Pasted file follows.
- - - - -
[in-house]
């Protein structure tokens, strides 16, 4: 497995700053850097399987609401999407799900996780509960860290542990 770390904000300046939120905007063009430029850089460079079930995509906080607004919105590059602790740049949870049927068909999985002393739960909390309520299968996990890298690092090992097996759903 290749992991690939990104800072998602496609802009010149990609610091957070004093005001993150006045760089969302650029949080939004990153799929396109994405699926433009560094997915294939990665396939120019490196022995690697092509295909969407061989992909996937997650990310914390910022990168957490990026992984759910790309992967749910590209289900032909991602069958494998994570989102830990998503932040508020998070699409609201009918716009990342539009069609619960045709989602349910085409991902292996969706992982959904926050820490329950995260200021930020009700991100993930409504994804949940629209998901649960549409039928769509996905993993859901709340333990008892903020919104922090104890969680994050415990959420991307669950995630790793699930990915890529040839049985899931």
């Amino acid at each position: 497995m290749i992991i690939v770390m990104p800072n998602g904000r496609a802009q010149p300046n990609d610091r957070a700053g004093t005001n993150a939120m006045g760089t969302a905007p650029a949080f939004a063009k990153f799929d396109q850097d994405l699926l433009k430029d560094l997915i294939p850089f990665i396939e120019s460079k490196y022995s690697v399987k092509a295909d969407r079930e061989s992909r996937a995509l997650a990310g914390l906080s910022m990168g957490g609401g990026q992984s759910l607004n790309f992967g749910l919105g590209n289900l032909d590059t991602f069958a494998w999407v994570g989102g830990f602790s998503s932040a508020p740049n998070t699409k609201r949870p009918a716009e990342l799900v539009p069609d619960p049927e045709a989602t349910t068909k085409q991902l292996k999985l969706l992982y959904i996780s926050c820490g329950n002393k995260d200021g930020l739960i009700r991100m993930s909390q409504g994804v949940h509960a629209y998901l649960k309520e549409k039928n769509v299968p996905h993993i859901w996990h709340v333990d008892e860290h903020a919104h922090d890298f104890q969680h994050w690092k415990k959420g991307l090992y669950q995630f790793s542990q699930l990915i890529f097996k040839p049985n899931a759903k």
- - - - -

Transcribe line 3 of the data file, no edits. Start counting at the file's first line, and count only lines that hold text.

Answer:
């Amino acid at each position: 497995m290749i992991i690939v770390m990104p800072n998602g904000r496609a802009q010149p300046n990609d610091r957070a700053g004093t005001n993150a939120m006045g760089t969302a905007p650029a949080f939004a063009k990153f799929d396109q850097d994405l699926l433009k430029d560094l997915i294939p850089f990665i396939e120019s460079k490196y022995s690697v399987k092509a295909d969407r079930e061989s992909r996937a995509l997650a990310g914390l906080s910022m990168g957490g609401g990026q992984s759910l607004n790309f992967g749910l919105g590209n289900l032909d590059t991602f069958a494998w999407v994570g989102g830990f602790s998503s932040a508020p740049n998070t699409k609201r949870p009918a716009e990342l799900v539009p069609d619960p049927e045709a989602t349910t068909k085409q991902l292996k999985l969706l992982y959904i996780s926050c820490g329950n002393k995260d200021g930020l739960i009700r991100m993930s909390q409504g994804v949940h509960a629209y998901l649960k309520e549409k039928n769509v299968p996905h993993i859901w996990h709340v333990d008892e860290h903020a919104h922090d890298f104890q969680h994050w690092k415990k959420g991307l090992y669950q995630f790793s542990q699930l990915i890529f097996k040839p049985n899931a759903k």